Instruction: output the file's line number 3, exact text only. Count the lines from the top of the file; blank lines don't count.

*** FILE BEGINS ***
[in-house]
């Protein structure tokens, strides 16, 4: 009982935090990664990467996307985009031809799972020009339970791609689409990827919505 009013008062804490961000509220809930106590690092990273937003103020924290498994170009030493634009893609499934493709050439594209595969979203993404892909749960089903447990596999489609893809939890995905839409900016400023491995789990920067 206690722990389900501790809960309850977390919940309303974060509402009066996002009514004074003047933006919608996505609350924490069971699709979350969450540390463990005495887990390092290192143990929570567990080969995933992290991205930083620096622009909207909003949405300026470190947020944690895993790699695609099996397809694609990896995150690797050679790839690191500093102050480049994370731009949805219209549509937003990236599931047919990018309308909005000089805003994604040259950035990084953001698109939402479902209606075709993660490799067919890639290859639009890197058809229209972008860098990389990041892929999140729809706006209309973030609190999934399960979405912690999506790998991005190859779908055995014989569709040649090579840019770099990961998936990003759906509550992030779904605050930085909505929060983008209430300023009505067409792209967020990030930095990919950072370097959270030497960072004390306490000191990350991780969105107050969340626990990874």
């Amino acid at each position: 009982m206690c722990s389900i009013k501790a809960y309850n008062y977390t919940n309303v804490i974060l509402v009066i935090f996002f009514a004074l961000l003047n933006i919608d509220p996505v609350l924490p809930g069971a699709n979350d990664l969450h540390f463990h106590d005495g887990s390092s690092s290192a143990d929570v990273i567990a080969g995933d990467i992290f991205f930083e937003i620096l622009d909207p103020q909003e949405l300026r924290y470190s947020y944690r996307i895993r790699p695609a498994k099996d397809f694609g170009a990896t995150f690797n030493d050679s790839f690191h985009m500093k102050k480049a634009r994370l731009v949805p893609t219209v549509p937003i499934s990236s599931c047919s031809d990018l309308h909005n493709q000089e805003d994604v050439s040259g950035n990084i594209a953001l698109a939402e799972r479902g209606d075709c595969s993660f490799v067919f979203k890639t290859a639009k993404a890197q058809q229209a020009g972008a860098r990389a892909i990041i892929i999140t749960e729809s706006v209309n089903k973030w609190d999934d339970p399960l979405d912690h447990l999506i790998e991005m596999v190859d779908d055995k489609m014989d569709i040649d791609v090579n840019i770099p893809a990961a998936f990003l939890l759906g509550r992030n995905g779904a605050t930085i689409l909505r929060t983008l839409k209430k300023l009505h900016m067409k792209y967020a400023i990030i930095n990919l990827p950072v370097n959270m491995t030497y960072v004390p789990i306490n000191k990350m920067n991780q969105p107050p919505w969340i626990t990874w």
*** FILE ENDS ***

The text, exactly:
């Amino acid at each position: 009982m206690c722990s389900i009013k501790a809960y309850n008062y977390t919940n309303v804490i974060l509402v009066i935090f996002f009514a004074l961000l003047n933006i919608d509220p996505v609350l924490p809930g069971a699709n979350d990664l969450h540390f463990h106590d005495g887990s390092s690092s290192a143990d929570v990273i567990a080969g995933d990467i992290f991205f930083e937003i620096l622009d909207p103020q909003e949405l300026r924290y470190s947020y944690r996307i895993r790699p695609a498994k099996d397809f694609g170009a990896t995150f690797n030493d050679s790839f690191h985009m500093k102050k480049a634009r994370l731009v949805p893609t219209v549509p937003i499934s990236s599931c047919s031809d990018l309308h909005n493709q000089e805003d994604v050439s040259g950035n990084i594209a953001l698109a939402e799972r479902g209606d075709c595969s993660f490799v067919f979203k890639t290859a639009k993404a890197q058809q229209a020009g972008a860098r990389a892909i990041i892929i999140t749960e729809s706006v209309n089903k973030w609190d999934d339970p399960l979405d912690h447990l999506i790998e991005m596999v190859d779908d055995k489609m014989d569709i040649d791609v090579n840019i770099p893809a990961a998936f990003l939890l759906g509550r992030n995905g779904a605050t930085i689409l909505r929060t983008l839409k209430k300023l009505h900016m067409k792209y967020a400023i990030i930095n990919l990827p950072v370097n959270m491995t030497y960072v004390p789990i306490n000191k990350m920067n991780q969105p107050p919505w969340i626990t990874w």